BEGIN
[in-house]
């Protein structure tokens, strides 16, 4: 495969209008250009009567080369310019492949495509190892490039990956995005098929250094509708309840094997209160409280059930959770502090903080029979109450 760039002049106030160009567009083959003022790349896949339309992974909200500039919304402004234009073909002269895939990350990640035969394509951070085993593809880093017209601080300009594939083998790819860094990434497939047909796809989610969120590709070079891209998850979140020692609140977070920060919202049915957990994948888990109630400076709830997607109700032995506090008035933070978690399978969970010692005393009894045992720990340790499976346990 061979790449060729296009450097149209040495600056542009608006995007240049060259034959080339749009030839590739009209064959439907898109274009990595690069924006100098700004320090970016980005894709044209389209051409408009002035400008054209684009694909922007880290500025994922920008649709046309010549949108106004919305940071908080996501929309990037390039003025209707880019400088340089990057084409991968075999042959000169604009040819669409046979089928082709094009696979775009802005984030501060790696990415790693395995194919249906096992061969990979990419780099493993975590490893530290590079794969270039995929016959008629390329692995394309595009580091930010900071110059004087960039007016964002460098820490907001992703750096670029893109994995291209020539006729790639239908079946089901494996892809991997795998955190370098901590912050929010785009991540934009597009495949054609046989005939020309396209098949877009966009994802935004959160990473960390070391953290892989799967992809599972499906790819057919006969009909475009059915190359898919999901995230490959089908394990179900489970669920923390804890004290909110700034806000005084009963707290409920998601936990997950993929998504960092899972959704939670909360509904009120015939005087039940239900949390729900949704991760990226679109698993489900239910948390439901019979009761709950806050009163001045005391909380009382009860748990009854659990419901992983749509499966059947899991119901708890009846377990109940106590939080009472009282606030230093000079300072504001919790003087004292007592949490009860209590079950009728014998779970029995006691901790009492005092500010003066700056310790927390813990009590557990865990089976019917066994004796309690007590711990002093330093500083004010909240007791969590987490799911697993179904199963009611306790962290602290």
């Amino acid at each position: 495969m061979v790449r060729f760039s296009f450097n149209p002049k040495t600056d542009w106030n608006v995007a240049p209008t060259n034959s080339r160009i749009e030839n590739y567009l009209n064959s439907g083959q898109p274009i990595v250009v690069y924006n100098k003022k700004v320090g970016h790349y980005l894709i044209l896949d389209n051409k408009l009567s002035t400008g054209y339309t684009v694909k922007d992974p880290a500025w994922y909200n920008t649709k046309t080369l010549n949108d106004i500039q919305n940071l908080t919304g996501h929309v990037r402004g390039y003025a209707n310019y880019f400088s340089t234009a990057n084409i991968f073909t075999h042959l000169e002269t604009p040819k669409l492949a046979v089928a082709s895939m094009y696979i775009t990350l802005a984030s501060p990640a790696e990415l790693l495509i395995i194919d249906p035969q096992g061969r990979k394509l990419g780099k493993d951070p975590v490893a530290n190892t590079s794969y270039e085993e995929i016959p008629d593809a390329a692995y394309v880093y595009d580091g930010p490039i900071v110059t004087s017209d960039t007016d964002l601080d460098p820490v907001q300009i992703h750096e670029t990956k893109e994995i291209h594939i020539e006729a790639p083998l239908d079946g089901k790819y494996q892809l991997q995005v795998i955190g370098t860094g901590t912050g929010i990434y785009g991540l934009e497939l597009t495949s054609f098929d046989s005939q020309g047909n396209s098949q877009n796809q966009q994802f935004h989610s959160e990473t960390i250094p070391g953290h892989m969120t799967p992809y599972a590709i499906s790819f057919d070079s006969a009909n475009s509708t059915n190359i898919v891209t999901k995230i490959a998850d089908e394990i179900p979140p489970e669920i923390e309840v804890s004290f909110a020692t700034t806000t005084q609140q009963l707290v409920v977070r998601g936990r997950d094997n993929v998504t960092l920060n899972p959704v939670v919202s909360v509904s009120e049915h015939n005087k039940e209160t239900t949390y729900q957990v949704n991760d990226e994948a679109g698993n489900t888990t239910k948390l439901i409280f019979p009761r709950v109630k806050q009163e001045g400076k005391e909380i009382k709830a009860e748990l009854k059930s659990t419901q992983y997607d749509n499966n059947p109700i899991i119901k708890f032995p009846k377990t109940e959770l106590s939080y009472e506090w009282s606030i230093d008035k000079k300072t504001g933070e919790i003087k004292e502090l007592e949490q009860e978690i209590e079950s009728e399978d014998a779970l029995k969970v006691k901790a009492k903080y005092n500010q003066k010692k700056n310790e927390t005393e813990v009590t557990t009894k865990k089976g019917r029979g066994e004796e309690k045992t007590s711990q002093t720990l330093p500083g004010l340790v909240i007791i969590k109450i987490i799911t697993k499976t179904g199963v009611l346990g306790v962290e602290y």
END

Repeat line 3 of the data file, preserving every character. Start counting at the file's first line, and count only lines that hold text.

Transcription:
């Amino acid at each position: 495969m061979v790449r060729f760039s296009f450097n149209p002049k040495t600056d542009w106030n608006v995007a240049p209008t060259n034959s080339r160009i749009e030839n590739y567009l009209n064959s439907g083959q898109p274009i990595v250009v690069y924006n100098k003022k700004v320090g970016h790349y980005l894709i044209l896949d389209n051409k408009l009567s002035t400008g054209y339309t684009v694909k922007d992974p880290a500025w994922y909200n920008t649709k046309t080369l010549n949108d106004i500039q919305n940071l908080t919304g996501h929309v990037r402004g390039y003025a209707n310019y880019f400088s340089t234009a990057n084409i991968f073909t075999h042959l000169e002269t604009p040819k669409l492949a046979v089928a082709s895939m094009y696979i775009t990350l802005a984030s501060p990640a790696e990415l790693l495509i395995i194919d249906p035969q096992g061969r990979k394509l990419g780099k493993d951070p975590v490893a530290n190892t590079s794969y270039e085993e995929i016959p008629d593809a390329a692995y394309v880093y595009d580091g930010p490039i900071v110059t004087s017209d960039t007016d964002l601080d460098p820490v907001q300009i992703h750096e670029t990956k893109e994995i291209h594939i020539e006729a790639p083998l239908d079946g089901k790819y494996q892809l991997q995005v795998i955190g370098t860094g901590t912050g929010i990434y785009g991540l934009e497939l597009t495949s054609f098929d046989s005939q020309g047909n396209s098949q877009n796809q966009q994802f935004h989610s959160e990473t960390i250094p070391g953290h892989m969120t799967p992809y599972a590709i499906s790819f057919d070079s006969a009909n475009s509708t059915n190359i898919v891209t999901k995230i490959a998850d089908e394990i179900p979140p489970e669920i923390e309840v804890s004290f909110a020692t700034t806000t005084q609140q009963l707290v409920v977070r998601g936990r997950d094997n993929v998504t960092l920060n899972p959704v939670v919202s909360v509904s009120e049915h015939n005087k039940e209160t239900t949390y729900q957990v949704n991760d990226e994948a679109g698993n489900t888990t239910k948390l439901i409280f019979p009761r709950v109630k806050q009163e001045g400076k005391e909380i009382k709830a009860e748990l009854k059930s659990t419901q992983y997607d749509n499966n059947p109700i899991i119901k708890f032995p009846k377990t109940e959770l106590s939080y009472e506090w009282s606030i230093d008035k000079k300072t504001g933070e919790i003087k004292e502090l007592e949490q009860e978690i209590e079950s009728e399978d014998a779970l029995k969970v006691k901790a009492k903080y005092n500010q003066k010692k700056n310790e927390t005393e813990v009590t557990t009894k865990k089976g019917r029979g066994e004796e309690k045992t007590s711990q002093t720990l330093p500083g004010l340790v909240i007791i969590k109450i987490i799911t697993k499976t179904g199963v009611l346990g306790v962290e602290y």